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UK house prices expected to rise

Property finance3

More than half of UK adults expect property prices to increase over the next 12 months, according to the latest industry data.

Halifax’s biannual Housing Market Confidence Tracker, which tracks consumer sentiment on whether house prices will be higher or lower in a year’s time, found six in ten people think that the average UK property will be worth more this time in 2018 than it is now.

The tracker’s House Price Optimism (HPO) survey – which is calculated as the net balance of the percentage of respondents that expect the average UK house price to rise over the next 12 months, minus those that expect them to fall – now stands at +44, compared with +42 in October, indicating confidence is rising.

While 58 per cent expect the average property price to rise in the next 12 months, 14 per cent think that it will fall.

Significant increases expected

Among those who expect the average house price to rise, 28 per cent of respondents think that they will increase by more than five per cent, while 30 per cent of those surveyed anticipate they will rise by less than five per cent.

Over the past 12 months, Halifax data shows that the average UK house price has increased by 3.8 per cent to reach £219,949.

Martin Ellis, Halifax housing economist, noted that sentiment is little changed since the October 2016 measure. This is significant because it was the first post-Brexit survey and recorded the steepest fall since the tracker began.

He added: “The latest results suggest that consumer confidence in the housing market is potentially settling into a new lower ‘normal’. This sentiment echoes the slowdown in the annual rate of house price growth, which has more than halved over the past 12 months.”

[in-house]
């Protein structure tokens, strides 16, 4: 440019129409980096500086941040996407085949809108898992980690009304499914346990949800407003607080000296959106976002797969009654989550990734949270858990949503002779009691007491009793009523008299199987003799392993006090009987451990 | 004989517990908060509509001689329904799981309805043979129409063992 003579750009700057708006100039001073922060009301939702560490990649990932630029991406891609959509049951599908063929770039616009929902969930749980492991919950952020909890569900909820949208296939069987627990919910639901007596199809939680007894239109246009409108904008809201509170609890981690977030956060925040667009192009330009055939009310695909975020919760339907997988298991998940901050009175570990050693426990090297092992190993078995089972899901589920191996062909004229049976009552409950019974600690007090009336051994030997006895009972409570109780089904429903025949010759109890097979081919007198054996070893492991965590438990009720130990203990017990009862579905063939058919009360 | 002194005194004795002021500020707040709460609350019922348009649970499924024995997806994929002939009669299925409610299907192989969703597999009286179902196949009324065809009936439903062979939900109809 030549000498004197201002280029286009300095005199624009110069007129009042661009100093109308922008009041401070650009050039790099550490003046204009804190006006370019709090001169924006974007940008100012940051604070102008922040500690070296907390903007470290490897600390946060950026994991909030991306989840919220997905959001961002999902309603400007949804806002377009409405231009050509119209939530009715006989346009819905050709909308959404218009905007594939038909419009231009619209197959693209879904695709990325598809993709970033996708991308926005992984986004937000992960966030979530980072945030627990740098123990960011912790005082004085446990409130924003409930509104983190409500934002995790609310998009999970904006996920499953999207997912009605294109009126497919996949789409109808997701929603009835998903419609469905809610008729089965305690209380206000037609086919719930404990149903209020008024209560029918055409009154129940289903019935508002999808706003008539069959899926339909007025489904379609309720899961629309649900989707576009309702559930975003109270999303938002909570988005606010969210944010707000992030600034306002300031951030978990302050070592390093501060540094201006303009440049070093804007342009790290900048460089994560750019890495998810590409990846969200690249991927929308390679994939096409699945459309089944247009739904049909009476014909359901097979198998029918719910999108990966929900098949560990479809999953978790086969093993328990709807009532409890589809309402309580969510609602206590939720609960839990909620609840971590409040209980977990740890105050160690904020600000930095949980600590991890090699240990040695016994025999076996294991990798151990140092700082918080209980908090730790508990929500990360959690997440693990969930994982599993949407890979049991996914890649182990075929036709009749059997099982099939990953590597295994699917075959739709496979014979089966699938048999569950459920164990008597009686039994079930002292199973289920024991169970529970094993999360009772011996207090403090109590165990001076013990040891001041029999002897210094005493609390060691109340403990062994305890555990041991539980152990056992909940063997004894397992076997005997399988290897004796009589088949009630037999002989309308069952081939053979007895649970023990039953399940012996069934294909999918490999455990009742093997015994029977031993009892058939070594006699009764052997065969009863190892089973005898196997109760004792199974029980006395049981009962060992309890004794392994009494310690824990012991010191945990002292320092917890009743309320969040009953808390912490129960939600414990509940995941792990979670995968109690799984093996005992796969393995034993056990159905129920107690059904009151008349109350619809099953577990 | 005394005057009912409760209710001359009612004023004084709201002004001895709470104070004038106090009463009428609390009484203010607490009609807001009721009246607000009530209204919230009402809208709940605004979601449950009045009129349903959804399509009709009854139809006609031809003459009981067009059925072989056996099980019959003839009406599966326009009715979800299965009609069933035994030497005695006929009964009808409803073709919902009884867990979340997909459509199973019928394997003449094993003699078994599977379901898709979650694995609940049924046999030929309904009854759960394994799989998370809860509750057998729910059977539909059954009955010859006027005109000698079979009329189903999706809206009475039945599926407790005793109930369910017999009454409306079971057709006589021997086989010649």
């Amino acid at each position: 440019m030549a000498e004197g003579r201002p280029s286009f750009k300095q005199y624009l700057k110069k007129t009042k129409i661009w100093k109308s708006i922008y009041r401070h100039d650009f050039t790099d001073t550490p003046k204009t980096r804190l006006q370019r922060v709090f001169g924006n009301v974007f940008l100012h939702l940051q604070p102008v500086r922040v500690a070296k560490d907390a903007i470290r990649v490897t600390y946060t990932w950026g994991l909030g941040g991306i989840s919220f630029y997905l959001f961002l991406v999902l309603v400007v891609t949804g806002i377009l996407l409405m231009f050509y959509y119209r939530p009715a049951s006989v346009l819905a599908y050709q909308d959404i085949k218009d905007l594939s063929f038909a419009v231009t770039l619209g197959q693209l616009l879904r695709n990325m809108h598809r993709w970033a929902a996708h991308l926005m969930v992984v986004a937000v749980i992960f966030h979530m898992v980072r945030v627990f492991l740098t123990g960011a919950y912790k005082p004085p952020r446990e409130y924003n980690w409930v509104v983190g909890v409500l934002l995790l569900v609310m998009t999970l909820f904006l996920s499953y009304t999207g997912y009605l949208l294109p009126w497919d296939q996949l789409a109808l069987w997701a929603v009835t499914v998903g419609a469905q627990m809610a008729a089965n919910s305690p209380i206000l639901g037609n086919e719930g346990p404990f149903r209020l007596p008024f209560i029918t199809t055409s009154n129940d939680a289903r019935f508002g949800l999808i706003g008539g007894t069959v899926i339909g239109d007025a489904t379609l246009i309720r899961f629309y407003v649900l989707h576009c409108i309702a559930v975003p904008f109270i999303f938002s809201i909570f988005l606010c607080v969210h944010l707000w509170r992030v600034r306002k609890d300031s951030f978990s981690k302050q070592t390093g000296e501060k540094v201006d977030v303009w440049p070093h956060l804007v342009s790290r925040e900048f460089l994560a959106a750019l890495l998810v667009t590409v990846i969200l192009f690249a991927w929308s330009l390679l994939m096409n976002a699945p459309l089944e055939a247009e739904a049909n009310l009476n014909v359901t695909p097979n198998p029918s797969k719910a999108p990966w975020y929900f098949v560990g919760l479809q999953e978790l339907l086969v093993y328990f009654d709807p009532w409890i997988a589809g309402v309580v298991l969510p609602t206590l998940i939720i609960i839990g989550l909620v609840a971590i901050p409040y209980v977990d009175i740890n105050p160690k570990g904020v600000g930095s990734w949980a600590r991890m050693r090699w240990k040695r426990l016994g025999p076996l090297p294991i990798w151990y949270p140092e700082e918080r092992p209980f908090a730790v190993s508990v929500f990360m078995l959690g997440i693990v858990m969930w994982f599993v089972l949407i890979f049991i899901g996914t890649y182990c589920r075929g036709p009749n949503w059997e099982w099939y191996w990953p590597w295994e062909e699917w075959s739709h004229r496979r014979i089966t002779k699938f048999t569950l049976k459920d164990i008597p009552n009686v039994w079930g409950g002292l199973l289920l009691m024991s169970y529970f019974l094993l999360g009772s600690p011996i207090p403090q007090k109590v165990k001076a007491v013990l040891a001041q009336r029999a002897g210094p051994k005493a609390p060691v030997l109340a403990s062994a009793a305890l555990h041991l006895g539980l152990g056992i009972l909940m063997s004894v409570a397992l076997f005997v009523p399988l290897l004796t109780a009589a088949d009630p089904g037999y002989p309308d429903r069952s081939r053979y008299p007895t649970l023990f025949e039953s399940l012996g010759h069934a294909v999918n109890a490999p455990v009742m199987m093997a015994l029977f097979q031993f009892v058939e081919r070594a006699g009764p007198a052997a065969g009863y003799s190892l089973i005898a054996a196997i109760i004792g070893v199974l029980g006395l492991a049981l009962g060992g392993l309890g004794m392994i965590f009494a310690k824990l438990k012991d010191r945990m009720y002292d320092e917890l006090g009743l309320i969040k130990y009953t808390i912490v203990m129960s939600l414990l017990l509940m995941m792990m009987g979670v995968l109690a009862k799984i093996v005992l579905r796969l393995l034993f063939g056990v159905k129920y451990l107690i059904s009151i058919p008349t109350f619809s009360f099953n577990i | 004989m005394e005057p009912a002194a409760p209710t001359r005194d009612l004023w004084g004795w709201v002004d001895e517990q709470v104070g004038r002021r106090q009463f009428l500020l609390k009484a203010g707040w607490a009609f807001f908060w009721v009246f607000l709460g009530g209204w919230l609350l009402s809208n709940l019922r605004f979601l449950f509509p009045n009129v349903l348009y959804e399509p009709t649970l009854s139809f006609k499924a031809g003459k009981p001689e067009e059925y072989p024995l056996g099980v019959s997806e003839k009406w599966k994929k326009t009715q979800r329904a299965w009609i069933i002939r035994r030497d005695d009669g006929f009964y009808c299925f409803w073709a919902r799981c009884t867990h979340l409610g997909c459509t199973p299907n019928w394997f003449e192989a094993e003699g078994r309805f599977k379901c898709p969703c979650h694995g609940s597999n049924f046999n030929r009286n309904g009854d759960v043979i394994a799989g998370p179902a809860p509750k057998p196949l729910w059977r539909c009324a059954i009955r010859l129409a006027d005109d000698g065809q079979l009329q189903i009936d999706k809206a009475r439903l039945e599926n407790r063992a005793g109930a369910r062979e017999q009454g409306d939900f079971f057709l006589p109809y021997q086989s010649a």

A good time for buying and selling

Many people feel that the coming year will be a good time to sell their home, with the balance of people who think that selling conditions will improve over the next 12 months moving from +9 to +17.

Just over half (52 per cent) of those questioned think the next 12 months will be a good time to sell, which is up by five percentage points from the figure recorded in October 2016.

Buying sentiment has also maintained pace, with a balance of +14 people thinking the next year will be a good time to purchase a home.

The biggest perceived barrier to people buying a home remains saving for a deposit, with 65 per cent of respondents thinking this is the most difficult aspect.

It comes after recent Halifax data showed that a quarter of first-time buyers (FTBs) in the UK are relying on inheritance money to buy their first home.

However, a number of initiatives exist that can help FTBs to achieve their aspirations of owning their own home, including the Help to Buy scheme and newly launched Lifetime ISAs, offering financial assistance to those hoping to get on the property ladder.

For more information on schemes to buy or sell your home, visit